Wine comes with all sorts of expectations and price tags. Everyone knows someone who behaves like a connoisseur, and who makes the ordinary drinker feel ignorant. But winery tours and tastings are a major part of the tourist trail these days and everyone is welcome. So can the average enjoyer of wine pass muster there, without pretending to be a wine nerd or showing themselves up as an ignoramus?
In reality there is only one rule—show good manners towards the winery staff and other visitors. The staff are proud of their establishment and they want to show it at its best. The other people who are on the visit have their own reasons for being there, but the principle reason is to enjoy themselves, and you do not want to get in the way of that, any more than you want them to spoil your day.
Remember that your tour counts as a sale of alcohol, so do not get touchy if you are asked to show ID according to normal state practice.
The Right Approach
The guide will always run through the best way to approach a glass of wine (swirling, sniffing, savoring, etc.) but you don’t have to follow the rigmarole if you prefer not to. It is perfectly acceptable to swallow your wine, although of course it is equally acceptable to spit after tasting.
There is no disrespect in emptying your glass into the provided receptacle after taking a couple of sips. You should be given an indication of the number of wines you are going to taste, so if you are swallowing you can gauge your glasses accordingly.
The essence of wine appreciation is in the smelling. It does not help you or your fellow visitors if you bring strong extraneous smells into the winery, so you should avoid wearing fragrances and smoking before your visit.
It is easy to get carried away at a wine tasting. Drinking too much will not only irritate your hosts and the other guests, but will defeat the object of the visit, which is to appreciate the subtle differences between the wines—drunkenness and subtlety are not great bedfellows.
Never attempt to help yourself to another glass from an opened bottle. If you really must try some more, ask the guide to pour for you.
Show an Interest
There are some places where you can visit a number of wineries in a day or over a few days, like the wonderful Hermann Wine Trail in Missouri. These give you an opportunity to compare different techniques and environments for wine-making. It is a learning experience, and a very enjoyable one. The problem might be that you can get a bit jaded, as inevitably some of the information will be the same between different wineries. Stick with it and listen, and you may find that as you go on your questions get more informed.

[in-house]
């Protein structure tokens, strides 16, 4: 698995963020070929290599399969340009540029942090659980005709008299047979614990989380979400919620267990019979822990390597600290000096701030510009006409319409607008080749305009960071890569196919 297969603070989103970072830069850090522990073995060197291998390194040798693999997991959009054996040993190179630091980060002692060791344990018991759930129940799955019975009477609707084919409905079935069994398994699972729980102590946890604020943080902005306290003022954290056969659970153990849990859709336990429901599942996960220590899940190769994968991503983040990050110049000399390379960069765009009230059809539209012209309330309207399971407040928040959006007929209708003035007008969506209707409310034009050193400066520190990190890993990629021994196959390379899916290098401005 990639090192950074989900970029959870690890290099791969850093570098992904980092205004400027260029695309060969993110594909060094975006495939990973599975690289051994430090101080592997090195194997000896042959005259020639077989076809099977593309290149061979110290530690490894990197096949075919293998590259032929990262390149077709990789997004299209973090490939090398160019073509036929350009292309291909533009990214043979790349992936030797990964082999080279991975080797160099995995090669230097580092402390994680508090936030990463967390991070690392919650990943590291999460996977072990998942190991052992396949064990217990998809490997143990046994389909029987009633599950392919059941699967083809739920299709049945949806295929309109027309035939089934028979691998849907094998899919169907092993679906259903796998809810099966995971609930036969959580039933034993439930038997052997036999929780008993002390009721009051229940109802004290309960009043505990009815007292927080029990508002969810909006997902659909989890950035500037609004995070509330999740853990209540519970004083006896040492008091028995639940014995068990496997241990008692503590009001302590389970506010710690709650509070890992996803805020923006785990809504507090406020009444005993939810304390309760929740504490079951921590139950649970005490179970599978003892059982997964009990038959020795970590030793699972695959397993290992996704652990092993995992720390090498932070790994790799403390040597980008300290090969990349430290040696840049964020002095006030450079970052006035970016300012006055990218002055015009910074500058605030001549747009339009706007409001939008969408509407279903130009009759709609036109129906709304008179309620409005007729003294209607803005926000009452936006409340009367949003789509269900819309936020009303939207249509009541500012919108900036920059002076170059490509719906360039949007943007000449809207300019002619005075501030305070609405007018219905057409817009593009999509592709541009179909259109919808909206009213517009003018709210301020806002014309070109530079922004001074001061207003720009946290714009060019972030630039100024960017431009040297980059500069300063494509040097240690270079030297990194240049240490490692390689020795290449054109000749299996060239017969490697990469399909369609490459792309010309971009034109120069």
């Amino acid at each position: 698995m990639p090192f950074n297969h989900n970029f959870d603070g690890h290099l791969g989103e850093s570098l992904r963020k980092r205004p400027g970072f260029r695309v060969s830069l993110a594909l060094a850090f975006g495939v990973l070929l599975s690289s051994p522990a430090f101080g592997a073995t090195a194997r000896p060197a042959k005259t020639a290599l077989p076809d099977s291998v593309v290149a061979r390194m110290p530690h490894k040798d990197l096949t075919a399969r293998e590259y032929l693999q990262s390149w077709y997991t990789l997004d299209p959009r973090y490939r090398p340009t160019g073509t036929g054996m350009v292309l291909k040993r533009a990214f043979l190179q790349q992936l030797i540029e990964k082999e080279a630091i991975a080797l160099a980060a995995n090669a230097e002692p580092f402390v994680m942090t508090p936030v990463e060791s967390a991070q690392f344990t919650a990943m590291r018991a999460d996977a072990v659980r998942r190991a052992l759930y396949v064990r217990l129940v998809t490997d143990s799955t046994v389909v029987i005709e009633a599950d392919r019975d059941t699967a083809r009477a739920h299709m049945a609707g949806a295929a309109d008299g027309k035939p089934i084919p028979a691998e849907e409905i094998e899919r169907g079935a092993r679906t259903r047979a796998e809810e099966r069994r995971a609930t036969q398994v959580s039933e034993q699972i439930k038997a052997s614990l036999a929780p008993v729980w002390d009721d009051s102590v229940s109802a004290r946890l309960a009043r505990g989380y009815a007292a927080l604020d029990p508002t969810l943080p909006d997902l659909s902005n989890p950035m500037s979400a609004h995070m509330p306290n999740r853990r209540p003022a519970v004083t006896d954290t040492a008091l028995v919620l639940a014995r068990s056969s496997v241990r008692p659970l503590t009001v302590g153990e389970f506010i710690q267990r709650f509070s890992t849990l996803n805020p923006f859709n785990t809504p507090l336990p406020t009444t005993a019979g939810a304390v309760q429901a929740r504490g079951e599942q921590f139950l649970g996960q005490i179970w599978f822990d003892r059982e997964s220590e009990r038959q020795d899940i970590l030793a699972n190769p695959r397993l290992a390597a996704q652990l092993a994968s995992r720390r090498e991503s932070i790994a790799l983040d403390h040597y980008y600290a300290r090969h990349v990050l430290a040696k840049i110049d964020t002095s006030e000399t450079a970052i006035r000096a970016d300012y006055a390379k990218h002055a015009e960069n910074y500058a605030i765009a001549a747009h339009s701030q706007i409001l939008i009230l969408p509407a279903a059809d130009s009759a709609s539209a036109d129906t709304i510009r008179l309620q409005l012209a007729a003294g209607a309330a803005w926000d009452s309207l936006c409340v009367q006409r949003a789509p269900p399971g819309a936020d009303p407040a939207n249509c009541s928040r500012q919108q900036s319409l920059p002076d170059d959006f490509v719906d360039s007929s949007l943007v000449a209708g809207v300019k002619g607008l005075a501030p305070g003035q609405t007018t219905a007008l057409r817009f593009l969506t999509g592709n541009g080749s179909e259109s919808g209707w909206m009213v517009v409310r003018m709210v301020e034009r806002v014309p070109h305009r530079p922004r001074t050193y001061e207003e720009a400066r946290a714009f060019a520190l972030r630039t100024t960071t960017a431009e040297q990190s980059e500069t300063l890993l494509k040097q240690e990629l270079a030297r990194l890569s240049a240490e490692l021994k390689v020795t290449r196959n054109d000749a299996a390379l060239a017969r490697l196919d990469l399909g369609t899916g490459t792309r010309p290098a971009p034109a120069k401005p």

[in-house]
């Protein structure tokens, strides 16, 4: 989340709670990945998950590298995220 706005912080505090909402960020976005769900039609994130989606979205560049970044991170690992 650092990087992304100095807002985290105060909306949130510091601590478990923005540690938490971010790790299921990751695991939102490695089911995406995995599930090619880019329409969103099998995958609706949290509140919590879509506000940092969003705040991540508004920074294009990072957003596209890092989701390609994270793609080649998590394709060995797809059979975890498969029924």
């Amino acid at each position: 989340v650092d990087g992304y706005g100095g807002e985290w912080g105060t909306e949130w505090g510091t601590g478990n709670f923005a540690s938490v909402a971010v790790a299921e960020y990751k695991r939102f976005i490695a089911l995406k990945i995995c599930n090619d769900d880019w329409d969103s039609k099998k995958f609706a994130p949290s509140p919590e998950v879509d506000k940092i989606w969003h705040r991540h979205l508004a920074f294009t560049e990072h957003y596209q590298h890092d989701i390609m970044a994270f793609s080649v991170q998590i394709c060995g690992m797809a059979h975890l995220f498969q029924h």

Taste what is offered to you—it will be representative of the winery’s full range. It would be disrespectful and pointless to ask if you can have some of the ‘good stuff’. Be realistic—they are not going to open a bottle worth $500 to offer to a group of ten paying $20 each. The price of your tour will get you samples of some very good wines.
Policies for charging obviously vary a great deal between wineries. There will usually be different levels of tour, some of which may include food. It is often possible to get discount vouchers from hotels and visitor information offices.
There is no obligation to buy wines, although that is obviously part of the object from the winery’s point of view. Some might offer to deduct the cost of your tour if you buy a certain number of bottles. If you have been granted special favors, such as a late tour, or a visit to areas not regularly open to the public, then the expectation would be that you will show your gratitude by buying some wine.
Enjoy Your Visit
The point of going on a winery tour is to enjoy some good wines, while learning something more about the trade at the same time. You are there to have a pleasant day, and to allow others to do the same. There is no need to be a know-it-all, and the guides on the tours are not going to be the winery’s top experts for you to impress, so relax, appreciate, and enjoy the visit.
Katie Bevan is becoming a wine connoisseur in her middle age! She always seeks out a winery or wine tasting session when she is travelling away, and enjoys enlightening others when it comes to fine wine.